Editor’s Log: For-Hires Sailing Again - The Fisherman

Editor’s Log: For-Hires Sailing Again

It had been a long and frustrating wait for open and charter boats, and most tackle shops, to get the okay to begin conducting business again. That happened last Wednesday when the Long Island region met the requirements for Phase One reopening. Some captains wasted no time in beginning their sailing schedules. Others were still putting the finishing touches on getting their boats ready for what would be for most, their first trip of the season. That included preparations for meeting the CDC and state guidelines required to operate under Phase One. Many boats had already missed out on a solid month of porgy fishing and several weeks of fluke season. A few would have been searching out spring cod and ling, while others would have kicked off their season with the opening of striped bass season on April 15.

Now they can get back to business – sort of – since carrying capacities on party and charter boats have been greatly reduced to meet social distancing reguirements. In many cases, that translates into just 25 percent of the boats capacity. That also means that most open boats are requiring reservations for all trips, and in some cases, prepaid reservations in order to ensure yourself a spot. But it’s all good news for the many anglers who have been anxiously awaiting the opportunity to climb aboard their favorite open boat or sail with a familiar charter captain.

Unfortunately, that is not the case for open and charter boats sailing out of New York City ports. Long Island and New York City are considered separate regions and New York has not yet met the requirements for Phase One reopening. That has to be especially frustrating for captains who have to watch New Jersey and Long Island boats fishing the same waters they would be fishing. Hopefully, this situation is resolved soon.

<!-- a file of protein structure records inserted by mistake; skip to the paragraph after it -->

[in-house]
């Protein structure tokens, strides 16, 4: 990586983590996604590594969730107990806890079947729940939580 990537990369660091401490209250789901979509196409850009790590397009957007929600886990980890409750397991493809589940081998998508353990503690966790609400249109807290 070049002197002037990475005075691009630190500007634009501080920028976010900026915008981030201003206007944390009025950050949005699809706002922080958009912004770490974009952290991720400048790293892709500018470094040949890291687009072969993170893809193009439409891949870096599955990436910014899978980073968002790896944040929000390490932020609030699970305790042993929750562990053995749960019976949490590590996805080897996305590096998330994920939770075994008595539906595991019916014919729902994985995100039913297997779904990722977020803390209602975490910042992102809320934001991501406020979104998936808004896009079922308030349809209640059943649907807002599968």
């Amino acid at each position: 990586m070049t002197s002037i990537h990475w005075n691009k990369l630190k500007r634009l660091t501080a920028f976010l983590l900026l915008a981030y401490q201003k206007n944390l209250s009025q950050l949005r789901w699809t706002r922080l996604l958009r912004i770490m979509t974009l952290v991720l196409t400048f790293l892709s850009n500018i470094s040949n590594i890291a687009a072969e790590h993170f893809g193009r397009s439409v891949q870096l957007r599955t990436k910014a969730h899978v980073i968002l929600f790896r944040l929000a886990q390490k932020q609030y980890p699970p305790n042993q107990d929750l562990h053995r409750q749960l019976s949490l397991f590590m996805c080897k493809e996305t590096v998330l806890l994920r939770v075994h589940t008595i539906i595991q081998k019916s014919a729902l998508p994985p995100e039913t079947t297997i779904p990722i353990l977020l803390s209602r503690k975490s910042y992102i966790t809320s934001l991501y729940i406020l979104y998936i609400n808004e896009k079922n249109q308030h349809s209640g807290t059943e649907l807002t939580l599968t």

The following are the required guidelines as they appear on the New York State website. For for-hire boats and their passengers, no more than the maximum number of people who can safely maintain an appropriate social distance of six feet, inclusive of both crew and passengers, unless all are members of the same household. If such distance cannot be maintained, acceptable face coverings must be worn at all times by all individuals on the vessel. Land based fishing guides may operate so long as personal contact is minimized and social distancing protocols, including wearing acceptable face coverings when individuals are less than six feet apart from one another, are adhered to by all parties. Other requirements include enacting protocols and procedures to ensure that no fishing equipment may be shared, unless it has been cleaned and disinfected between users. Nets or gaffs may be handled only by crew members. Establish designated areas for pick-ups and departures, limiting contact to the extent possible. Employers must provide employees with an acceptable face covering at no-cost to the employee and have an adequate supply of coverings in case of replacement. Acceptable face coverings include but are not limited to cloth (e.g. homemade sewn, quick cut, bandana) and surgical masks.

Anglers must also do their part to keep themselves and others around them safe by practicing social distancing guidelines, not only on the boat, but also prior to boarding. Virtually all boats are requiring face coverings or you won’t be permitted to board. I’d recommend wearing a gaiter, the type used to protect you from you the sun. They are designed to be worn in hot, sunny climes and will be more comfortable than a mask when summertime temperatures take hold. They are easily pulled up to cover your face and provide the added benefit of sun protection. You might also want to bring along your own hand sanitizer. Before booking a reservation or boarding a boat, make sure that boat is following protocol. If not, find another boat.

As for tackle shops, most have been operating under a great deal of uncertainty. The Phase One opening removes that uncertainty by clearly allowing them to operate with curbside service out of the front door, instead of the back door policy many shops were operating under. Contact your local tackle shop for their policy on ordering or procuring bait and tackle.


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